• ***
  • Posts: 321
  • Age: 39
  • Location: Richmond Va
    • Michael Foutz
Re: How to build a family compound for dummies?
« Reply #16 on: November 13, 2015, 05:21:17 AM »
Think of this as an investment. It sounds like you lack expertise in land development and other skills to do something this large.

Find a Land Developer who develops small subdivisions.You and your friends would buy the land together, plan and design the subdivision. The subdivision should have 8 buildable lots with every other lot being one that will be used from your group. Build and develop your home's first this will add a lot of value to the 4 extra empty lots(people want to live in an established subdivision). The developer would get the 4 extra lots. Your sacrifice here is you will share the compound with 4 other families, however this should offset the extra costs of having a developer putting up his money and expertise to build your dream. Sharing your area with a limited number of strangers will also add the benefit of uniqueness and improve the chances of longevity of your dream.

Another option here is the 4 of you start a llc together and buy a 4 plex together. Each one of you get a specific unit to rent out or live in.

KisKis

  • Stubble
  • **
  • Posts: 106
  • Age: 35
Re: How to build a family compound for dummies?
« Reply #17 on: November 13, 2015, 06:32:52 AM »
Thanks, all, for the supportive responses.  It will probably be at least a year or two before anything actually happens, but I will update as it comes.  We are working on a land deal right now.

Think of this as an investment. It sounds like you lack expertise in land development and other skills to do something this large.

I agree.  I personally don't have any land development skills, but we do have people in DH's extended family locally that have built their own homes before.  One built his ranch entirely with his own two hands (with help from a couple friends for some heavy lifting).  We also have another relative who is a building inspector. I also have a couple architect friends, but they live in other states.  We will seek their input, but definitely plan on using a locally licensed architect/engineer for the actual designs, and we will be hiring a GC to manage the actual work.  DH and FIL are pretty handy and understand the basics to everything, so they will at least be able to keep an eye on the construction and realize if there are any problems developing.  My skills are mainly with planning and logistics.  We have done remodels before, so I am familiar with construction at least on a small scale.  I expect a lot of my time will be going towards materials research and price shopping.  I am trying to develop rough floor plans for at least my house and the common area, so we don't waste any time (and money) once we start meeting with the architect/engineer.  I realize that some of my proposals will need to be tweaked because there are probably considerations that I don't know how to factor for, like drainage and foundation optimization.  Anyways, that will be the fun part for me.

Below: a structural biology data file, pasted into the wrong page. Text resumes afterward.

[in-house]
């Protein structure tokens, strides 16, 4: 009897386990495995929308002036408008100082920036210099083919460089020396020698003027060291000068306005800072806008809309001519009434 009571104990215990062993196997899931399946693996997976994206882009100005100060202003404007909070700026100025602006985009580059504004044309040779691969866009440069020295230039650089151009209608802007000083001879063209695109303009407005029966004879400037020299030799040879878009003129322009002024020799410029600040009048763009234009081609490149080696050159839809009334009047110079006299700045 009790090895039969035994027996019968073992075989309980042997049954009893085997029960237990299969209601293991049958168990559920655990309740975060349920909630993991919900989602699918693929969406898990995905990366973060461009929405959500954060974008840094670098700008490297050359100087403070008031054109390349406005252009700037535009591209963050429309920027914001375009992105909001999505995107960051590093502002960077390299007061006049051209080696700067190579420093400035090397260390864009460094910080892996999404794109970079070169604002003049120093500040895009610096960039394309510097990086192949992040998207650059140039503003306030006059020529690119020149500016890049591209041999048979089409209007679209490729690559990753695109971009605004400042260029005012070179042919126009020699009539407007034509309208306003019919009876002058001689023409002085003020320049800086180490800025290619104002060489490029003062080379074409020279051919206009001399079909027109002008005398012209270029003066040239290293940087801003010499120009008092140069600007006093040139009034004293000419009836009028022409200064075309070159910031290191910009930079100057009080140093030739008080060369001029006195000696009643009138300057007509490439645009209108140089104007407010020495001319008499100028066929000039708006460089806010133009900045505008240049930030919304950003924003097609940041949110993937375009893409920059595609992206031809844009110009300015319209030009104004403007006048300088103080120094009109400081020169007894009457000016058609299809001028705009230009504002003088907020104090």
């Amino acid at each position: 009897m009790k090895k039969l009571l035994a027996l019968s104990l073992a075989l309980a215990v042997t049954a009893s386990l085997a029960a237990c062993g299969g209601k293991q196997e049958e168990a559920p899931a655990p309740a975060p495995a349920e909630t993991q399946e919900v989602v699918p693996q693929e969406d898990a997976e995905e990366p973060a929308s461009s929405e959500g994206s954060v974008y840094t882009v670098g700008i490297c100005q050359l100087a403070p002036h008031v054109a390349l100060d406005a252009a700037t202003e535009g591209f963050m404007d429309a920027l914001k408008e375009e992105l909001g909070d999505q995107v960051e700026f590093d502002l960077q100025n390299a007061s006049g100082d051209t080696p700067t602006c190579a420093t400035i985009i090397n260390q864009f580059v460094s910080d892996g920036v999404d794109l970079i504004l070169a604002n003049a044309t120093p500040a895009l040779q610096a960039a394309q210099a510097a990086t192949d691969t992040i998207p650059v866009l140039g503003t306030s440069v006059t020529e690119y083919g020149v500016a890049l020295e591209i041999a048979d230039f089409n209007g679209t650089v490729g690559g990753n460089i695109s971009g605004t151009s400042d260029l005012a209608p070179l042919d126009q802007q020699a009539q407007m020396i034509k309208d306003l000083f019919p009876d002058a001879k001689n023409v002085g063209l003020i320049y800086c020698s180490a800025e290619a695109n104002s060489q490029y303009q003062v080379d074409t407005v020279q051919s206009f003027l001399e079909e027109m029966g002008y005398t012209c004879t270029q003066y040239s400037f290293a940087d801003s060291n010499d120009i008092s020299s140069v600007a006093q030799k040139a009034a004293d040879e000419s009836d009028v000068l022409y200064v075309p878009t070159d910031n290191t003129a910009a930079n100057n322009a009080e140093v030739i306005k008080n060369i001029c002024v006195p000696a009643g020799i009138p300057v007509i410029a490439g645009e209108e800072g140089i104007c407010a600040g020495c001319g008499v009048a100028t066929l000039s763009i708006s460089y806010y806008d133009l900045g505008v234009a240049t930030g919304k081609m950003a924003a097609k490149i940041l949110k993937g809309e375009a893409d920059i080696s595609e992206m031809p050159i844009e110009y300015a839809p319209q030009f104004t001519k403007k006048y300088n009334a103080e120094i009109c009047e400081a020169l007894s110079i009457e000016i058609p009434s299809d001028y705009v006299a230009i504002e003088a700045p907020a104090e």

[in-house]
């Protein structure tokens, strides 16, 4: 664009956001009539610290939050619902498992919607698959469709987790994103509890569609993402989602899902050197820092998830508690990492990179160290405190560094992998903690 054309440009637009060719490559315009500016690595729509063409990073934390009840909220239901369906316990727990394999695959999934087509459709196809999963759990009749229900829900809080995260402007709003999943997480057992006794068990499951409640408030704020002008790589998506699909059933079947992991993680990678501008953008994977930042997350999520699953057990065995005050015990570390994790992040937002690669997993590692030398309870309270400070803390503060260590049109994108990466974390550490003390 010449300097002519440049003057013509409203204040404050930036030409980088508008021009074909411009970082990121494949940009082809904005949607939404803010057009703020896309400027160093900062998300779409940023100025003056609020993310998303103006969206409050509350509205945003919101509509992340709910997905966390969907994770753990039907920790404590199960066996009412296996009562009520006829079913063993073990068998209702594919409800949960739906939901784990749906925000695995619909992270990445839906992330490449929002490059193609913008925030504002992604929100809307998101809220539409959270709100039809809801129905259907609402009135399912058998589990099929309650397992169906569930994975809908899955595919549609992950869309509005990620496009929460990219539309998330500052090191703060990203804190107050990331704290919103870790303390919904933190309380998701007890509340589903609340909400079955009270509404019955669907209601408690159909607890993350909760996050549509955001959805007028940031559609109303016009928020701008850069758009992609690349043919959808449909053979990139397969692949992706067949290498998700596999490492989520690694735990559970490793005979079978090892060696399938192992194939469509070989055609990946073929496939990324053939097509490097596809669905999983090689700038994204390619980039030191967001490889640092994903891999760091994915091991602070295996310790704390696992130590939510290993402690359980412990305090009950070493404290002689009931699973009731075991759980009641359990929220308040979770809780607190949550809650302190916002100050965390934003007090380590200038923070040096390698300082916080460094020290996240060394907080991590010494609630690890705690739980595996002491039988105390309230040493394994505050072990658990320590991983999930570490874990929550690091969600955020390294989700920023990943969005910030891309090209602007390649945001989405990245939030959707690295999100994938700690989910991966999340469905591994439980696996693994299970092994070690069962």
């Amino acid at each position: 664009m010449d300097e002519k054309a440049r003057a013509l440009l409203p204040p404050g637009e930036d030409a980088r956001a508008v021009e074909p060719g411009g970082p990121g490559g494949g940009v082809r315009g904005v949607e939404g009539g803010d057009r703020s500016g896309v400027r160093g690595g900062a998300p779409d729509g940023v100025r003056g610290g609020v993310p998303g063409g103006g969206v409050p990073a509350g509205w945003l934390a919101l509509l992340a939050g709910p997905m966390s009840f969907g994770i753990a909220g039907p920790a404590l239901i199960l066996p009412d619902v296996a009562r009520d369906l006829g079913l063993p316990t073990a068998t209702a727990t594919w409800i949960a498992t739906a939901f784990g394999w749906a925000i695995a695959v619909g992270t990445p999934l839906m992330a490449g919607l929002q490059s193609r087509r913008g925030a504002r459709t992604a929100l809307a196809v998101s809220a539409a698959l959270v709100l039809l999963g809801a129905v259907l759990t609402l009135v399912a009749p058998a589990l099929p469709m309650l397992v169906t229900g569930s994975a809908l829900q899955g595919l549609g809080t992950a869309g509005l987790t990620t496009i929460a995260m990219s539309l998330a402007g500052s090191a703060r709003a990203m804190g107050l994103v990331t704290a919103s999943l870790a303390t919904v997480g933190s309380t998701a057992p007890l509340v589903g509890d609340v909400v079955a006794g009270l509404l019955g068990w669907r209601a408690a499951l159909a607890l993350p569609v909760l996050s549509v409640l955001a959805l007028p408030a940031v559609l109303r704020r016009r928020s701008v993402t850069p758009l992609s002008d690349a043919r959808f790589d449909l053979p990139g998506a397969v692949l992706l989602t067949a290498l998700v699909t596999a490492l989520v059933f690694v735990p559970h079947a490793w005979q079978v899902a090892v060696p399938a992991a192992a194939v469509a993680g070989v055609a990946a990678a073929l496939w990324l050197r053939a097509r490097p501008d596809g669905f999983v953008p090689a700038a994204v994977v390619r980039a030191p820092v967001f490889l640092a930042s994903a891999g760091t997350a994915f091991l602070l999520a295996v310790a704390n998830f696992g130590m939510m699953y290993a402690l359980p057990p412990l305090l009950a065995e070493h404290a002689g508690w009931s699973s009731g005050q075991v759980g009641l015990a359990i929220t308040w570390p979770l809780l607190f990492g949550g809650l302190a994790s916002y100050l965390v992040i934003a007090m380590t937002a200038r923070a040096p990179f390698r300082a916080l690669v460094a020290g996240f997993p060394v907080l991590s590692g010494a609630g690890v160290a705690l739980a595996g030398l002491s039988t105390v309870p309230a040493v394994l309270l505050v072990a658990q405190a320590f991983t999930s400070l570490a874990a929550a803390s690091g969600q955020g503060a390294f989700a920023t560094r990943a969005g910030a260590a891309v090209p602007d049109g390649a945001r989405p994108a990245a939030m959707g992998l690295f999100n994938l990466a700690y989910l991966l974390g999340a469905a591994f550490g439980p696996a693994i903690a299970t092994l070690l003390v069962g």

I don't know about going with a developer.  I might try approaching some of the more well-known subdivision developers, but I don't know if working on our small project would be worth their time, and I definitely don't want to pay a premium for a middleman.  I don't think any of us are interested in adding stranger neighbors to our project.  That would introduce a lot of uncontrolled variables in terms of personalities and financial capability.  Maybe once we are older and if the kids aren't interested in inheriting the houses, we can start selling off to strangers, but that needs to be discussed.  We don't need a developer to finance the project.  However, I might be able to develop a relationship with one of the local developers and see if they might be willing to take a glance and share any thoughts or insight, so that's a good thought as far as additional resources available.